In third grade, Kieran was a complicated reader.
He had a large vocabulary but was still reading mostly by memory.
He consistently chose books that were below grade level, because he was interested in them. They were funny. We never told him they were too easy or that he shouldn’t read them, but he was inadvertently avoiding moving into chapter books that would present more complex plots, primary and secondary characters, and use some literary devices, which is what he was starting to see (and avoid) at school.
While he loved graphic novels, beyond Frankie Pickle, there were not too many available to him (at the time).
There was no series he was particularly hooked on.
Of course, he wanted to read Harry Potter. I felt he was a bit too young to read it on his own. All other titles that I recommended, he would pick up and put back down.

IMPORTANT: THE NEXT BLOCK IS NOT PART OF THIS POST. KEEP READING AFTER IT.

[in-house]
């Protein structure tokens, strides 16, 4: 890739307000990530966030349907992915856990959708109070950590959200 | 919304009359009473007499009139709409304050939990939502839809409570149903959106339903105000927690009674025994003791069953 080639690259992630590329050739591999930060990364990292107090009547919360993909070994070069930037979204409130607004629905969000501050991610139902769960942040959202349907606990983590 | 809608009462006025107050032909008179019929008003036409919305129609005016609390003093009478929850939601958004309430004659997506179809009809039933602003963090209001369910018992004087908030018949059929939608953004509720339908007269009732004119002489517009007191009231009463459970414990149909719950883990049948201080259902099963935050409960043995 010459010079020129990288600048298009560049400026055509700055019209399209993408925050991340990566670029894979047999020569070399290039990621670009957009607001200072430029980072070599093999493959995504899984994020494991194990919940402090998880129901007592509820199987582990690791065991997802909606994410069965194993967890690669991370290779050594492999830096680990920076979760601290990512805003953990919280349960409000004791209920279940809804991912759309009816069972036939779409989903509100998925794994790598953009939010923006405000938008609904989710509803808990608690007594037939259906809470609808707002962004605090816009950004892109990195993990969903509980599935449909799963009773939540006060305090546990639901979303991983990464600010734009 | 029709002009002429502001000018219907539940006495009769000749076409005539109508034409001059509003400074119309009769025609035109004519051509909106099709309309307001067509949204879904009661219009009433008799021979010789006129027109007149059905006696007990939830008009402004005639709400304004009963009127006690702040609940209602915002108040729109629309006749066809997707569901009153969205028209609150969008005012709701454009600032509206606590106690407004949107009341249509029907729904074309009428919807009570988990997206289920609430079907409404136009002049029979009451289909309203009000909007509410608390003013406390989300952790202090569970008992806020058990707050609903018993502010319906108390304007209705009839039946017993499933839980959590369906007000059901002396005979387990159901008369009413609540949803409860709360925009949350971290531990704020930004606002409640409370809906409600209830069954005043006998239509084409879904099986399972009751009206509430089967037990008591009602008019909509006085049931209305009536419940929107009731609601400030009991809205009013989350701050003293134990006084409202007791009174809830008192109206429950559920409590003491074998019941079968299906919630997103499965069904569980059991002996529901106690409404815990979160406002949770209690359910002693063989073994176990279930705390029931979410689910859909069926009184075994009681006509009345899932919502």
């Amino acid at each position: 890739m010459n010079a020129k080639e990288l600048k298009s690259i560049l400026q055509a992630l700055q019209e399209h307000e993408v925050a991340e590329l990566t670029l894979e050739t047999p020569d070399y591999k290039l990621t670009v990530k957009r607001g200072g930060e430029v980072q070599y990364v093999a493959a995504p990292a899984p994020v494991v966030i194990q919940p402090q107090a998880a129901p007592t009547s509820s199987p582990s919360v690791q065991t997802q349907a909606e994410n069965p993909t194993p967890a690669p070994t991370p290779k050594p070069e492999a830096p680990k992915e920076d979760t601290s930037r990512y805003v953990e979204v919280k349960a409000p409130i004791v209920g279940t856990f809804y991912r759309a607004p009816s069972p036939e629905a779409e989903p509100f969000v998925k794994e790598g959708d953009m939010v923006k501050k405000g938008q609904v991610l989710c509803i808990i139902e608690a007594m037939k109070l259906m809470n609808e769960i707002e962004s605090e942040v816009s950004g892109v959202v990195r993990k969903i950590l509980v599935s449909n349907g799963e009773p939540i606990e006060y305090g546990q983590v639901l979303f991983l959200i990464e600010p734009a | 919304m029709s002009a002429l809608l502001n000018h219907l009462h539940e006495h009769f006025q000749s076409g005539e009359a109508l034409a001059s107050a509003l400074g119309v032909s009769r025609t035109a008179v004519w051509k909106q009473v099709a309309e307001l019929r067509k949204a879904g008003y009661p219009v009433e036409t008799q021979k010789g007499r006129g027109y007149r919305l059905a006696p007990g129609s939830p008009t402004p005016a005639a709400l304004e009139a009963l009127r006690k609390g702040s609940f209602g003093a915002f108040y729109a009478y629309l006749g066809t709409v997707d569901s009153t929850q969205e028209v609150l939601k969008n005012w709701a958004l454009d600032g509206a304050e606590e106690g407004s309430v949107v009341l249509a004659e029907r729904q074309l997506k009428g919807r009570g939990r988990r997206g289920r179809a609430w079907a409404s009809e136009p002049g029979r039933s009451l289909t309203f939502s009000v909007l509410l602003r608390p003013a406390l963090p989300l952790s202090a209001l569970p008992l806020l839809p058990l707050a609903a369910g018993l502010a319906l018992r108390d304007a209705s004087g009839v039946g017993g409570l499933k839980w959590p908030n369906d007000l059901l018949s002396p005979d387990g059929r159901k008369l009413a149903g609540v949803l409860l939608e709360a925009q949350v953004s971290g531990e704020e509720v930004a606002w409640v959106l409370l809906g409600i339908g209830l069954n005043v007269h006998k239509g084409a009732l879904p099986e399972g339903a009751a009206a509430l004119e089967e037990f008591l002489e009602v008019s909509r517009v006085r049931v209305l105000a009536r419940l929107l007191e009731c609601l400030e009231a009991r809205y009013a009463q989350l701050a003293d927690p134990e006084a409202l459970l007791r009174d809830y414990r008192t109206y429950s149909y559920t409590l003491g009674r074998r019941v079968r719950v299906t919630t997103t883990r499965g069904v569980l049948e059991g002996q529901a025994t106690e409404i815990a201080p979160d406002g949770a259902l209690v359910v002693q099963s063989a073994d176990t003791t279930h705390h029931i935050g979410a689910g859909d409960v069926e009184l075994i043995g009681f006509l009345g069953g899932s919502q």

He also developed a habit of having four or five books going at once. I read an online post that “helped” me not discourage this – but see it as just a different “style” or habit of reading. Not my own; not bad.
During this time, he would not have categorized himself as a reader. I was worried, because my husband is not a reader, that Kieran might not fall in love with reading like Liam had.
I worked hard to remind myself almost daily that my job was to not come on too strong, keep putting books into his hands, listen to what he was telling me about his taste in books and frustrations with reading, and support and guide him gently.